One Body, Many Parts: An Opening Convocation Reflection

[I gave the following homily at the Opening Convocation of St. George’s Independent School on its Collierville Campus two days after the violent and tragic white supremacist rally in Charlottesville, Virginia.]

Good morning!

Good first morning of the 2017-2018 school year. A particular welcome to our sixth graders just joining us for the first time on this campus, as well as to the remarkable and impressive Class of 2018.

Hear the last part of today’s scripture from Romans again: “For just as each of us has one body with many members, and these members do not all have the same function, so in Christ we, though many, form one body, and each member belongs to all the others.”

These lines got me thinking about our differences and our interconnectedness. It also made me think about our individual bodies and how when one part is not working well, all the other parts are affected. This played out in my life when I faced significant hearing loss.

For the first time in 2002 in my left ear and later in 2015 in my right, I had a condition called Otoschlerosis. When one has Otoschlerosis, the stapes bone—a tiny bone—the smallest in the human body—stops vibrating. That means that there is nothing to communicate sound vibrations to the ear drum. As a result, over the course of about six months, I went deaf in the affected ear. Hearing aids reduced the problem to an extent; however, hearing aids seemed to eliminate a lot of sounds and voices in order to allow me to hear the voices closest to me. In order to do what they do, they simplify the world of sound.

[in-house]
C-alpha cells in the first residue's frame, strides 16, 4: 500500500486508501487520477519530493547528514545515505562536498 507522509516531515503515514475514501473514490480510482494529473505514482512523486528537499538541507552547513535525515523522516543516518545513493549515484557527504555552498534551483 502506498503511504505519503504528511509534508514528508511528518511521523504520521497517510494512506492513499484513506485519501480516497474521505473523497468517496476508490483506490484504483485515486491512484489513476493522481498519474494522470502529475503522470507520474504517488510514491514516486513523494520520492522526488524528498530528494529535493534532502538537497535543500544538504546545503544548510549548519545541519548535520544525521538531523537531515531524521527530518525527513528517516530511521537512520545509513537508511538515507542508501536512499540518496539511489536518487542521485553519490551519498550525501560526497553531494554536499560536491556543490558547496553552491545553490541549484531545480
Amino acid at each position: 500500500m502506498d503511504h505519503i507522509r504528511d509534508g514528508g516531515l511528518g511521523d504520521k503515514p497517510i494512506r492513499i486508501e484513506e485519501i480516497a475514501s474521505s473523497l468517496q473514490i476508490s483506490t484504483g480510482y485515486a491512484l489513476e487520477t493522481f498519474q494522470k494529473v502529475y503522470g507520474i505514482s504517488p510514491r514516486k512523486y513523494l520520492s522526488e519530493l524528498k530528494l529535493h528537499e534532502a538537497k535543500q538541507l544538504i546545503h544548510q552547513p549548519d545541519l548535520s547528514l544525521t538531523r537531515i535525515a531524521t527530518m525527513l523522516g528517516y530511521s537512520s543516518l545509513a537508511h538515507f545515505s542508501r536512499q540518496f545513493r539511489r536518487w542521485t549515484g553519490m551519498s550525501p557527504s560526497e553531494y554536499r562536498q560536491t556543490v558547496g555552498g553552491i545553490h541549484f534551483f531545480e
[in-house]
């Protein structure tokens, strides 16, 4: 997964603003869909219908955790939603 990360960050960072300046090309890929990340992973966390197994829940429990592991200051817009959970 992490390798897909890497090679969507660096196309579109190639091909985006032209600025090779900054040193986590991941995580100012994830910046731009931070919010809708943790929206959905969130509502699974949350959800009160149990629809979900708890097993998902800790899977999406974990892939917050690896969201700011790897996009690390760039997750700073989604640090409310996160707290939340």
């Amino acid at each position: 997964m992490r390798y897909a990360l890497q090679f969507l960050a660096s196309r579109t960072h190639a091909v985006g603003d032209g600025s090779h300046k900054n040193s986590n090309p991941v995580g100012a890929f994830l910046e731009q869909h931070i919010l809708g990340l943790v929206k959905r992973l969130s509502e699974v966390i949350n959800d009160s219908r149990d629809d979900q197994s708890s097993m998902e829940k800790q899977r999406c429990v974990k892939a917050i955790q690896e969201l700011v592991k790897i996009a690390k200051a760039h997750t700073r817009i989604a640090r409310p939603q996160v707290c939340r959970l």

During these two periods of hearing loss, it was stunningly disconcerting to find myself in a world that felt constricted, too small, oversimplified. I was missing so much. I felt out of balance, and in fact, I would lose my balance sometimes.

The condition left me discouraged and exhausted because I knew what better hearing sounded like. I remembered what it was like to hear clearly and make meaning from the many voices around me. I knew I was missing what I considered to be a necessary variety of voices that surrounded me.

Fortunately, there is a surgery that largely solves the problem called a stapedectomy. It is an amazing surgery in which the stapes bone is removed and replaced with an artificial stapes bone made of platinum and Teflon. Today my hearing is close to normal. Going to our scripture today, I have never been more aware of the value and interrelatedness of all of our different body parts and systems than when the bandages were unwrapped a couple of weeks after surgery and immediately I could hear again. I felt whole again.

I was so overwhelmed with the amount of sound I could now hear after these bandages were removed that I had to sit down for a while before driving. The world had opened back up, and I was overwhelmed and elated for an hour or so, a dangerously distracted man. For the first time in many months, I could hear people speaking around the corner, and I could understand people without having to look at them while they spoke.

The sort of deafness I experienced is not the only kind of deafness. Deafness can also affect a group of people who cease to hear voices not their own.